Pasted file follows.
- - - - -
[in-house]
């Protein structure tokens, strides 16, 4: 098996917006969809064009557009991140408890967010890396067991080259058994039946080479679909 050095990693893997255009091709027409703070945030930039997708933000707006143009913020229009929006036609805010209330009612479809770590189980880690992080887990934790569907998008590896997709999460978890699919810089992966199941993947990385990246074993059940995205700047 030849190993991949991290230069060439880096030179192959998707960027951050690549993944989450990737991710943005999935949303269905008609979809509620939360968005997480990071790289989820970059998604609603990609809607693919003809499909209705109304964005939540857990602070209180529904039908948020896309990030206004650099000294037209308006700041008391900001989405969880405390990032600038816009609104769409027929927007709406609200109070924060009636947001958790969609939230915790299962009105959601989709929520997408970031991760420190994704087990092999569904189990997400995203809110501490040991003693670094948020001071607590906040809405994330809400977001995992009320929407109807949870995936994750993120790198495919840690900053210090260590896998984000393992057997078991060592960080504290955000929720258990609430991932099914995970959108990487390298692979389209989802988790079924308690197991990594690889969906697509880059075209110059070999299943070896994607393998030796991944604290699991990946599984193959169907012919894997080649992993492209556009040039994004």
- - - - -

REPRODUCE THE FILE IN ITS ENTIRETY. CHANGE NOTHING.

[in-house]
């Protein structure tokens, strides 16, 4: 098996917006969809064009557009991140408890967010890396067991080259058994039946080479679909 050095990693893997255009091709027409703070945030930039997708933000707006143009913020229009929006036609805010209330009612479809770590189980880690992080887990934790569907998008590896997709999460978890699919810089992966199941993947990385990246074993059940995205700047 030849190993991949991290230069060439880096030179192959998707960027951050690549993944989450990737991710943005999935949303269905008609979809509620939360968005997480990071790289989820970059998604609603990609809607693919003809499909209705109304964005939540857990602070209180529904039908948020896309990030206004650099000294037209308006700041008391900001989405969880405390990032600038816009609104769409027929927007709406609200109070924060009636947001958790969609939230915790299962009105959601989709929520997408970031991760420190994704087990092999569904189990997400995203809110501490040991003693670094948020001071607590906040809405994330809400977001995992009320929407109807949870995936994750993120790198495919840690900053210090260590896998984000393992057997078991060592960080504290955000929720258990609430991932099914995970959108990487390298692979389209989802988790079924308690197991990594690889969906697509880059075209110059070999299943070896994607393998030796991944604290699991990946599984193959169907012919894997080649992993492209556009040039994004």